Oh, and the story also has an element of romance. On this, I’ll remain silent. You’ll just have to read the book. So pour yourself a martini, Manhattan, or favorite microbrew and enjoy this entertaining journey back in time.
The Adventure of the Iconic Sleuth
By Dan Andriacco
In March of 1886, an unsuccessful Scottish physician and sometime writer living in Portsmouth, England, filled some of his all-too-abundant spare time by starting to pen a mystery novel. It eventually was called A Study in Scarlet, and it introduced the world’s first consulting detective. More than 40 years later, in 1927, Arthur Conan Doyle made a short film describing how he had come to create Sherlock Holmes: http://www.youtube.com/watch?v=XWjgt9PzYEM
Within the author’s own lifetime the deerstalker hat, curved pipe, and magnifying glass associated with Holmes had already become world-wide generic symbols for a detective. But even Conan Doyle’s fertile imagination could probably never imagine that his sleuth would be riding a new wave of popularity in the 21st century. So perhaps the greatest Sherlock Holmes mystery of all is this: What makes this detective the icon of all detectives, surviving not only the villainous Professor Moriarty but the fickle winds of fashion?
Certainly he’s a great character. As the 20th century American mystery writer Rex Stout once said: “Holmes is a man, not a puppet. As a man he has many vulnerable spots, like us; he is vain, prejudiced, intolerant; he is a drug addict; he even plays the violin for diversion – one of the most deplorable outrages of self-indulgence.” But, Stout went on, “He loves truth and justice more than he loves money or comfort or safety or pleasure, or any man or woman. Such a man has never lived, so Sherlock Holmes will never die.”
There are lots of great characters in detective fiction, however. I think there is something more that sets Holmes apart. The late John McAleer, writing a generation ago, pointed out that Holmes up to then had enjoyed three pinnacles of popularity – each coinciding with a national or international crisis. The first was at his initial appearance, while Jack the Ripper still stalked the streets of London. The second was in the 1930s, a time of great lawlessness in England and an approaching world war. The third – a particularly American renaissance – was in the late 1970s, on the heels of the Watergate scandal and a loss of faith in public institutions.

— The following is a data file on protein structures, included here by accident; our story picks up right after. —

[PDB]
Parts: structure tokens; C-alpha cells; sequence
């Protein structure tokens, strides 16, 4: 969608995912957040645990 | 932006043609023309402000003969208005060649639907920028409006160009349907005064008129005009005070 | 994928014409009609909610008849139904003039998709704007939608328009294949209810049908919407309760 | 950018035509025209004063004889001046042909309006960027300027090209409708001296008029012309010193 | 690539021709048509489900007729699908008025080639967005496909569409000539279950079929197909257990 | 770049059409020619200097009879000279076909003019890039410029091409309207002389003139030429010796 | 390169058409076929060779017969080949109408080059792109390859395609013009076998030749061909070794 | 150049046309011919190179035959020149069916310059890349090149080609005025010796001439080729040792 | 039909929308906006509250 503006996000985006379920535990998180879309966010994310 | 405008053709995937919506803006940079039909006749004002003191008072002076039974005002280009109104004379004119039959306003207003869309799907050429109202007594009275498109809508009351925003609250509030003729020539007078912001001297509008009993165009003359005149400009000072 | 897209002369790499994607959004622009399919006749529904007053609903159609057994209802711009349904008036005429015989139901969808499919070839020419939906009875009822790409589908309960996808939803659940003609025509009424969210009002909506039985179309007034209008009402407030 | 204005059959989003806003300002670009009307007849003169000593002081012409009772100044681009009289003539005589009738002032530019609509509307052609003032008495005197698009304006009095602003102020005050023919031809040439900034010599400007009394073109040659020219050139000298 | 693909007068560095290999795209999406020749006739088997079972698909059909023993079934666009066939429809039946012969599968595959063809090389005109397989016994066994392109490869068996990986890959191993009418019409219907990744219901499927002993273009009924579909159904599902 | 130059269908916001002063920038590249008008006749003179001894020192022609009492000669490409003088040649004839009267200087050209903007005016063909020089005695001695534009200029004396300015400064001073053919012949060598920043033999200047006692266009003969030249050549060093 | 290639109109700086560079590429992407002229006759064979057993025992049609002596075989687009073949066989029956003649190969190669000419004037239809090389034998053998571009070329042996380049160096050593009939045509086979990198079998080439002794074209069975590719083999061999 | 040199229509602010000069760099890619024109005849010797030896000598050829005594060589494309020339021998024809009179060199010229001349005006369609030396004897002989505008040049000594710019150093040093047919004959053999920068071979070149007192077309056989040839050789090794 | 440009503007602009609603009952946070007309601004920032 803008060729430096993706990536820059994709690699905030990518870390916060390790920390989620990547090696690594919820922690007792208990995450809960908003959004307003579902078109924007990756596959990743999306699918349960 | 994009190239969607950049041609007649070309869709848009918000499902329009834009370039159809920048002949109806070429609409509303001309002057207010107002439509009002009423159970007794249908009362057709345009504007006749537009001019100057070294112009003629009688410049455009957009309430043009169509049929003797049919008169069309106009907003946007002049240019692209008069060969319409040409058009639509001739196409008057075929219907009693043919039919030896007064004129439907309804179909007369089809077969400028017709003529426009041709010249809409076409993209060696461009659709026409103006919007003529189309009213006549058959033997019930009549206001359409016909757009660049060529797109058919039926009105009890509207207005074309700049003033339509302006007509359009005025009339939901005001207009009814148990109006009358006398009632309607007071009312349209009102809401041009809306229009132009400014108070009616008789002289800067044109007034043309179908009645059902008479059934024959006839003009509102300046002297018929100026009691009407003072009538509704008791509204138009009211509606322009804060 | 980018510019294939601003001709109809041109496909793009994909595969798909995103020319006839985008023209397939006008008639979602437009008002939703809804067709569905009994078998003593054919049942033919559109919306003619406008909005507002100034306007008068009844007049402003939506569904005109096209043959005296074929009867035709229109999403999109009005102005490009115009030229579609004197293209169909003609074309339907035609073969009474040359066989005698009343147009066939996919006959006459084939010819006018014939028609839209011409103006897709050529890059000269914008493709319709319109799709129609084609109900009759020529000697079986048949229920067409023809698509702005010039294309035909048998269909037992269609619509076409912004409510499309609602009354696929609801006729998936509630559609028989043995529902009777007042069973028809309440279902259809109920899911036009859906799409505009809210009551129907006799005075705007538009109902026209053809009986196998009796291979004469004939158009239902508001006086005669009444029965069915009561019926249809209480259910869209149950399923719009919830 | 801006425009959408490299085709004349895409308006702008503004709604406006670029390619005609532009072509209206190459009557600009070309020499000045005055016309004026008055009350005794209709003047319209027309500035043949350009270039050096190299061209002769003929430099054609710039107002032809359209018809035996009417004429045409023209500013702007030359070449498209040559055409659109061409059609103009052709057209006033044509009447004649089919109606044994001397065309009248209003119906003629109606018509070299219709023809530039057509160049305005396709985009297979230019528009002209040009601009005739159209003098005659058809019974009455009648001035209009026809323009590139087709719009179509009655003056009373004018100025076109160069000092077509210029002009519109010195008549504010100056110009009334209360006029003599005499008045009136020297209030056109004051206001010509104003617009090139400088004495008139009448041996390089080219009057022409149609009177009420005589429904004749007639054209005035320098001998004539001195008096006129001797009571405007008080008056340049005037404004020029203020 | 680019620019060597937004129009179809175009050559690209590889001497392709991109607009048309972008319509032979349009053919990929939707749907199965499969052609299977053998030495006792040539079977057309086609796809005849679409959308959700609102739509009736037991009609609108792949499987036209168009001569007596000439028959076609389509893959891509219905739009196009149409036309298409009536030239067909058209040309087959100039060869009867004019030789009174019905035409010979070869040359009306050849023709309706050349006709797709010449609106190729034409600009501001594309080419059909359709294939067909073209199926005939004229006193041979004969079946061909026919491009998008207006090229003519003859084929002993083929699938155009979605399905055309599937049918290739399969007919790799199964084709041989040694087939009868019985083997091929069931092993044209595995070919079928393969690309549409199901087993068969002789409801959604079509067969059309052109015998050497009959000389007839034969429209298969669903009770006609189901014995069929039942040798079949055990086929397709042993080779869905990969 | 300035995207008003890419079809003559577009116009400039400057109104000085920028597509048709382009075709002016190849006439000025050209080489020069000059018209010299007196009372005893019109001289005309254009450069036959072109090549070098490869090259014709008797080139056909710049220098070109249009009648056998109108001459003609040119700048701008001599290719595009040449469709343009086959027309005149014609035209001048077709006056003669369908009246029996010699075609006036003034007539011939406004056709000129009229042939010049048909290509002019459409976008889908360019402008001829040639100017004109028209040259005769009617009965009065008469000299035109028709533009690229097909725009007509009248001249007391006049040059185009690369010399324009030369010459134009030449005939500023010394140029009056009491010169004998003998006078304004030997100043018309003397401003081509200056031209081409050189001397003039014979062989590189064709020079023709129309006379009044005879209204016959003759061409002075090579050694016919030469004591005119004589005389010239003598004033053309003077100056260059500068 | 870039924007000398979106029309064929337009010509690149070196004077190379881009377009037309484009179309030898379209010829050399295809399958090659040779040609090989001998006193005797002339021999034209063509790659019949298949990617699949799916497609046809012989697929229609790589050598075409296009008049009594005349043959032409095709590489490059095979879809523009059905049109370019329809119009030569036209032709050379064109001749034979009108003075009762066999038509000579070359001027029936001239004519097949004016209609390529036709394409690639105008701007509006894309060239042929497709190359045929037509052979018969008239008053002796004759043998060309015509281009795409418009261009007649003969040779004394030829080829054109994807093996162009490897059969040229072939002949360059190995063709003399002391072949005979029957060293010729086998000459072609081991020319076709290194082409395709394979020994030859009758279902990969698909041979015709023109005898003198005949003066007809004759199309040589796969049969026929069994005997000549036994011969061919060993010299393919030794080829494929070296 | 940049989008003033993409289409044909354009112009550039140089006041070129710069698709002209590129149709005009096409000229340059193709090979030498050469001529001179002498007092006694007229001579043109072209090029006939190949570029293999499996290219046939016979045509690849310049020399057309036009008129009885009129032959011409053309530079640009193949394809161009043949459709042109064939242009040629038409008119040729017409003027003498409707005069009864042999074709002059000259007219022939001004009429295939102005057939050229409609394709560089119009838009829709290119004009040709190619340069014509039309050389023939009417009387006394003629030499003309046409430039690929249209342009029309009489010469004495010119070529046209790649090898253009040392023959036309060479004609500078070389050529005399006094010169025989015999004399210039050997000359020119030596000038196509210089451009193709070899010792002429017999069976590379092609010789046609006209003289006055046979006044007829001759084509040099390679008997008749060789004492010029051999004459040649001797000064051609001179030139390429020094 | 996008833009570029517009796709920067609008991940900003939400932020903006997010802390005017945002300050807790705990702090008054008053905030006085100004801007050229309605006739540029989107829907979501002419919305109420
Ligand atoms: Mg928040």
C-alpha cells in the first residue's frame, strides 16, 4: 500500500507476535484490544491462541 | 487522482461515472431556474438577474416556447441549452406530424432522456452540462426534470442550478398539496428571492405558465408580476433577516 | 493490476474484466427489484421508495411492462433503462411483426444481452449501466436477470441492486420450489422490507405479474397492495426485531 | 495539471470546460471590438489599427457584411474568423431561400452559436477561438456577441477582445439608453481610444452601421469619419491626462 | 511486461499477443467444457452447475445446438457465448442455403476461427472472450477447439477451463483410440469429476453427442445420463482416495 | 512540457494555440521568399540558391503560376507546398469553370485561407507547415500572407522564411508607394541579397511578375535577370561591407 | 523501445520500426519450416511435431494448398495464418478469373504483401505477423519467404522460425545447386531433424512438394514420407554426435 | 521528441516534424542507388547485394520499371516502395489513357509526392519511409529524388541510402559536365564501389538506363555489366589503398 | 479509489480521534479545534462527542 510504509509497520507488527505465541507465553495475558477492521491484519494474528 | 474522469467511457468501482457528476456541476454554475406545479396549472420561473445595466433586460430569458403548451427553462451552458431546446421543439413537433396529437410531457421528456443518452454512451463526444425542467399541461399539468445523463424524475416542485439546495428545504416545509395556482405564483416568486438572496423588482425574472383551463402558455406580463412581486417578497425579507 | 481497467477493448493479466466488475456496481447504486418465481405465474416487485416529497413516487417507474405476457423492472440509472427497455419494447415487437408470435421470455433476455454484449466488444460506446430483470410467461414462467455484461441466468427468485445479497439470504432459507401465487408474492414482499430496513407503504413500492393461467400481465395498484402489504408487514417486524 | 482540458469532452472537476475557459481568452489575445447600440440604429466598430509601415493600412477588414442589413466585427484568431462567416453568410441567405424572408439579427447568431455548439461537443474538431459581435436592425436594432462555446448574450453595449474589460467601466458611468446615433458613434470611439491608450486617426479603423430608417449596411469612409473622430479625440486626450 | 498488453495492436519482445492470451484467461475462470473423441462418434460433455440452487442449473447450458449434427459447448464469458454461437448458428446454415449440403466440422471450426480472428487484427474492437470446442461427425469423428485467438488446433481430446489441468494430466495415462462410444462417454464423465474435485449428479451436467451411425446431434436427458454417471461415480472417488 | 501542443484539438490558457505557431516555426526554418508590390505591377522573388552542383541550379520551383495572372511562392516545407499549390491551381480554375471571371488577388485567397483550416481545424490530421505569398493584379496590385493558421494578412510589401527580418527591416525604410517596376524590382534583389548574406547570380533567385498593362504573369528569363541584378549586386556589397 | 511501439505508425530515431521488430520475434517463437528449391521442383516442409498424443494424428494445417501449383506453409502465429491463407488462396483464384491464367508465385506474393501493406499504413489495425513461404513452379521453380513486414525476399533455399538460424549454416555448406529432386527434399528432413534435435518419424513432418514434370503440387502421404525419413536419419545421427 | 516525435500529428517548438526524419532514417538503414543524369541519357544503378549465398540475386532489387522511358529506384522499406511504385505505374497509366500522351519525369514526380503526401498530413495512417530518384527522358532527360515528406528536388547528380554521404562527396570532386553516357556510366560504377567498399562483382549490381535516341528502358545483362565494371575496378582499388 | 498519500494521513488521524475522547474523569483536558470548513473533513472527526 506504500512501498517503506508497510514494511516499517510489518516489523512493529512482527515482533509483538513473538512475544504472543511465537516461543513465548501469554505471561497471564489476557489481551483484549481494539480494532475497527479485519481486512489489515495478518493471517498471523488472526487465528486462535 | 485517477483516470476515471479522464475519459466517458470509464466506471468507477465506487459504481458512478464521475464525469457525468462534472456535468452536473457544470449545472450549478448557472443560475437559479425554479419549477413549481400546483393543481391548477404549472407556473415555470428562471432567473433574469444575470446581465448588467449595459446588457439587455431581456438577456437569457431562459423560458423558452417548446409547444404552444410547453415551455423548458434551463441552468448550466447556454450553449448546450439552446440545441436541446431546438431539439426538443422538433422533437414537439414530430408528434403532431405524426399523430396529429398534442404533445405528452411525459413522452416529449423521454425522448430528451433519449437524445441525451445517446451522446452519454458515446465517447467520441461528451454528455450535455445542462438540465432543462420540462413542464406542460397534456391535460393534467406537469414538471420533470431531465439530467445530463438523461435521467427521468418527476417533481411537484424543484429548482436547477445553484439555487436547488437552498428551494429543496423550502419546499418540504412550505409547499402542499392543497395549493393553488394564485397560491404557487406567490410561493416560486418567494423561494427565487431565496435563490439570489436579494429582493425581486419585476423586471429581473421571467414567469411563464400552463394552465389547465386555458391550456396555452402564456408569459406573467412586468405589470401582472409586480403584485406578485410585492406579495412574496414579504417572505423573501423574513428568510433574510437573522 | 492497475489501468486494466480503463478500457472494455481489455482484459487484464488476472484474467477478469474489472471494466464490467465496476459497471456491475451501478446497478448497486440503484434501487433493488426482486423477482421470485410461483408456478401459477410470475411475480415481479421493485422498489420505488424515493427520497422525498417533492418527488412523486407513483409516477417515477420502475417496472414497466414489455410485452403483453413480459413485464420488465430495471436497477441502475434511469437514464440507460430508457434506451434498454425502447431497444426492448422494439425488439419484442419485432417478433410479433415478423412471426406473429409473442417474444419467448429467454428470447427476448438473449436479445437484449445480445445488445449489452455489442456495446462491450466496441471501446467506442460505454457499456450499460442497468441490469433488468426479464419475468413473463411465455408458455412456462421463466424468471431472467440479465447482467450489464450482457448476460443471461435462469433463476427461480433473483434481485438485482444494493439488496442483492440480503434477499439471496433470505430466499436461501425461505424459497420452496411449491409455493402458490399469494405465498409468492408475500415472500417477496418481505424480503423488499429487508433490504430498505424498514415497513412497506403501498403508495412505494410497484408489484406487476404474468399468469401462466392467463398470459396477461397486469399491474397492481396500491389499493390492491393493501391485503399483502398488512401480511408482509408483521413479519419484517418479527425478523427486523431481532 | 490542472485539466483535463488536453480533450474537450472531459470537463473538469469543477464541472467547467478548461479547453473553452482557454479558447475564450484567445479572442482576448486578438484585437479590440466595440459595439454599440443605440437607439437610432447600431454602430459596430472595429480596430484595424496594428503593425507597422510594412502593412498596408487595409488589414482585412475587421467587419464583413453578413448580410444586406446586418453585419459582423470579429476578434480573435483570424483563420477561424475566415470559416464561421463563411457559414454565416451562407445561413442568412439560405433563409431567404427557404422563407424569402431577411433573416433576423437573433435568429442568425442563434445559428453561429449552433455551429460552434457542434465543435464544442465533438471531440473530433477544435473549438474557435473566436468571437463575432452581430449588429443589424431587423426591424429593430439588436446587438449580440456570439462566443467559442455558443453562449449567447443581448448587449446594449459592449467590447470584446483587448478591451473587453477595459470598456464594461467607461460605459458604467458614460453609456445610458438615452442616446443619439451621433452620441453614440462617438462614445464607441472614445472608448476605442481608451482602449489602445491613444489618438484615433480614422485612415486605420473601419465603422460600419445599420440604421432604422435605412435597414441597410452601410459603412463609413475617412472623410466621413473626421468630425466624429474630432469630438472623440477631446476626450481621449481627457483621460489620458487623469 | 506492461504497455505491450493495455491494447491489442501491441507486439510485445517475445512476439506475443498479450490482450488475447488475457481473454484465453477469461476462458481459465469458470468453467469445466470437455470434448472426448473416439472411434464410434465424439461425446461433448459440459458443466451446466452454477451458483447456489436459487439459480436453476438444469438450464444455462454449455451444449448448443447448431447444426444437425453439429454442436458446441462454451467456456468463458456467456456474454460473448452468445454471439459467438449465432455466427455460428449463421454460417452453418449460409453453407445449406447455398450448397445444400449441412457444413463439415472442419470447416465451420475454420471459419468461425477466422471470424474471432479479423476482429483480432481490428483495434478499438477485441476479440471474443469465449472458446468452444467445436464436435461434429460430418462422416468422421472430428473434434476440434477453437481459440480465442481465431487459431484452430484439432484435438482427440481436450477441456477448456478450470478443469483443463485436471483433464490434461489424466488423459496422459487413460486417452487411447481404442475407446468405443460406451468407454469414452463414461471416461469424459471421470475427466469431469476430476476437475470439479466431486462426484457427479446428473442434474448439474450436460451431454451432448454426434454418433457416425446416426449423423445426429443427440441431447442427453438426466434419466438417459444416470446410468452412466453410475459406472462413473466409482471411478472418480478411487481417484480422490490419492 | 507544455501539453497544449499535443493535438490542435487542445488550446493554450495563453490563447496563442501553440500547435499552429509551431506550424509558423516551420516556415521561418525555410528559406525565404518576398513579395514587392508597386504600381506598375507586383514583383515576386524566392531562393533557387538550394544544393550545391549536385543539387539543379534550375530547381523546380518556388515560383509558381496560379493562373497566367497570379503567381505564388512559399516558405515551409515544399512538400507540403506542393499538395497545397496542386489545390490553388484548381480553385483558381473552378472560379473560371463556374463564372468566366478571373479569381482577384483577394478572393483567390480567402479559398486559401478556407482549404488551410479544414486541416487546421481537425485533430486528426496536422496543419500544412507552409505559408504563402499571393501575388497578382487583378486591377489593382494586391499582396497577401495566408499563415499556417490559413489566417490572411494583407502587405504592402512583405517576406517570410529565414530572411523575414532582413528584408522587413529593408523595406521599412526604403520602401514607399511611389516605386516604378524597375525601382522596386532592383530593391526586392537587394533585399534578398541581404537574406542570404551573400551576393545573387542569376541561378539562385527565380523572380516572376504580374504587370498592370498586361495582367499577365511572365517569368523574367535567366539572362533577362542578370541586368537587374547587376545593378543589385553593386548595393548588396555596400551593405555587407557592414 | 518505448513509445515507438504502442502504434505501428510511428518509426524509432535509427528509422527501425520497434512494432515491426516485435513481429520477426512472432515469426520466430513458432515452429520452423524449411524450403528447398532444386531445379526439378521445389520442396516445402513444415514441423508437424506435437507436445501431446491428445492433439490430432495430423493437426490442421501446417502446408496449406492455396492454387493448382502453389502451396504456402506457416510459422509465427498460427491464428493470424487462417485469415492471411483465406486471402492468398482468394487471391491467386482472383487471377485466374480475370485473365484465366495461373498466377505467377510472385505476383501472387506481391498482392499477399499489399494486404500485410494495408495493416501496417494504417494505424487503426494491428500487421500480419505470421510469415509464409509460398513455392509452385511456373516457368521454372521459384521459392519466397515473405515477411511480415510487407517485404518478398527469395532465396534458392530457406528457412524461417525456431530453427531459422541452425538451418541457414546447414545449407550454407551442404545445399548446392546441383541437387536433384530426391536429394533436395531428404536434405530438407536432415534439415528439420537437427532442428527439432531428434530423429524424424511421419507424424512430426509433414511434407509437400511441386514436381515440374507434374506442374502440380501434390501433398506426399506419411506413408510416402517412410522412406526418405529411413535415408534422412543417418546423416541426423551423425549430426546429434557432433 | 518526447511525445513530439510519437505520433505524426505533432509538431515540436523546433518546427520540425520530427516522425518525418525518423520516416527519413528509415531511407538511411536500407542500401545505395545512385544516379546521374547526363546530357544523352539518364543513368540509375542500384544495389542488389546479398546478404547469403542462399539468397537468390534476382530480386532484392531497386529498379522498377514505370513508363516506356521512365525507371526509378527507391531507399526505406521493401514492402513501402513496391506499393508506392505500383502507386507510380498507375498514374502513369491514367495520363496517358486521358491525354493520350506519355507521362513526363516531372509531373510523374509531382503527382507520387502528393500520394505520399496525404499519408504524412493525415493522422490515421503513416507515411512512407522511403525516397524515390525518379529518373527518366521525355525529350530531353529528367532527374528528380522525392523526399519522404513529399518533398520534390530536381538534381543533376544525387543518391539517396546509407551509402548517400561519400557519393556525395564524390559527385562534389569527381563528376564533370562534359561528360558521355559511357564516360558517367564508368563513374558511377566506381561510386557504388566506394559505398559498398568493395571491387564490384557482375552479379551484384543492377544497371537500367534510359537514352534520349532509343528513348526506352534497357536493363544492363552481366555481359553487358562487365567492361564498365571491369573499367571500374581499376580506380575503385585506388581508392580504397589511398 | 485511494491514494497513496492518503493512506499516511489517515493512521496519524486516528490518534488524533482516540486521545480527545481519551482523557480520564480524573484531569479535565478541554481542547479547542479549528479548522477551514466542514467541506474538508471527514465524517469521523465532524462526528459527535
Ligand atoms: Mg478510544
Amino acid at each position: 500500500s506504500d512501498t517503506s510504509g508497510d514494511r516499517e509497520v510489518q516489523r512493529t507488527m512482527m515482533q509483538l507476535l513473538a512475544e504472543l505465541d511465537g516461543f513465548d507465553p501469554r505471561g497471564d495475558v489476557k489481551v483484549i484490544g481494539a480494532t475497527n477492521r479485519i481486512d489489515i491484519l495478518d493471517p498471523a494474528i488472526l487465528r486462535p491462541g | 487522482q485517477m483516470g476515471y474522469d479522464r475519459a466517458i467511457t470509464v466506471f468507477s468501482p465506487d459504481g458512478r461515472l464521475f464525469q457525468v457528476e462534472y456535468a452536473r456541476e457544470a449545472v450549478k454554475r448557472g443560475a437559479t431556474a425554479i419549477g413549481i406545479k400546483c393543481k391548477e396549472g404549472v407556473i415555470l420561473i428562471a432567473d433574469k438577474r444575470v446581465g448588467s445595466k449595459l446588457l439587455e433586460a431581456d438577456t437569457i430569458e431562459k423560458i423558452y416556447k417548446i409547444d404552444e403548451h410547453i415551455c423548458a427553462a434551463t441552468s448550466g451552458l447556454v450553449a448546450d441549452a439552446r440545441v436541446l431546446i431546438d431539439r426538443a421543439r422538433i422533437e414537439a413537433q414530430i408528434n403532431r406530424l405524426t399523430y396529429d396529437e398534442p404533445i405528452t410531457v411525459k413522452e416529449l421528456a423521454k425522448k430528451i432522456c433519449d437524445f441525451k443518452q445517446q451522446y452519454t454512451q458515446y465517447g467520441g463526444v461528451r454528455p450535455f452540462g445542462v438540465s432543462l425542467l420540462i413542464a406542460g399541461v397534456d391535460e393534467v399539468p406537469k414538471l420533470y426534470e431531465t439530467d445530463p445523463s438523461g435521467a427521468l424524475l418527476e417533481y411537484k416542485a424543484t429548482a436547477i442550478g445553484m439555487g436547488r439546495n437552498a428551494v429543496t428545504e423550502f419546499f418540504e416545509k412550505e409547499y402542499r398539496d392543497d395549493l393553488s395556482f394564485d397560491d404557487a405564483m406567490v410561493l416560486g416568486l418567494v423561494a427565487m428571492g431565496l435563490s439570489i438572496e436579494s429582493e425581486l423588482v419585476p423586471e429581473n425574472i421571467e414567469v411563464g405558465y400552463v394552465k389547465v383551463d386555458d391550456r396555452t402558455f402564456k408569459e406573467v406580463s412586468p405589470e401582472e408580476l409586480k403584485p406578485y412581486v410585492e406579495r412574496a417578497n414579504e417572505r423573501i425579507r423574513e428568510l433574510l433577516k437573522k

And now, at a time of economic uncertainty, wars around the world, and divisive politics at home, Holmes is at perhaps his greatest peak yet – a popular culture superstar, not just a cult figure. Fans of two popular TV series, Sherlock and Elementary, as well as the films of Robert Downey Jr. are being drawn to read the original stories. What’s the connection?
“In times of stress,” McAleer wrote, “when [people] feel their property, their values and even their lives are menaced or are disillusioned with those in whom they have put their trust, they find reassurance in rallying around a figure who is the embodiment of integrity and competency – someone who believes in law and order and can bring it to pass.”
In my book Baker Street Beat, I asked: “Could it be, then, that Holmes is hero and father figure in periods that sorely need both? He has his faults, but we know what they are. There’s no chance that tomorrow’s newspaper will contain some shocking revelation of a personal peccadillo – a fate to which flesh and blood heroes can fall prey even after their deaths. Although Holmes sometimes fails, he is always a reassuring presence. When he is around we feel that everything is all right. And, of course, Holmes always is around whenever we need him – never farther away than a wire to summon him and a train to get him here.”
And these days, he can even be summoned by text message or read about in an e-book!
To enter to win a copy of The Poisoned Penman, simply email KRL at krlcontests@gmail[dot]com by replacing the [dot] with a period, and with the subject line “Penman,” or comment on this article. A winner will be chosen June 28, 2014. U.S. residents only.
Check out other mystery articles, reviews, book giveaways & short stories in our mystery section.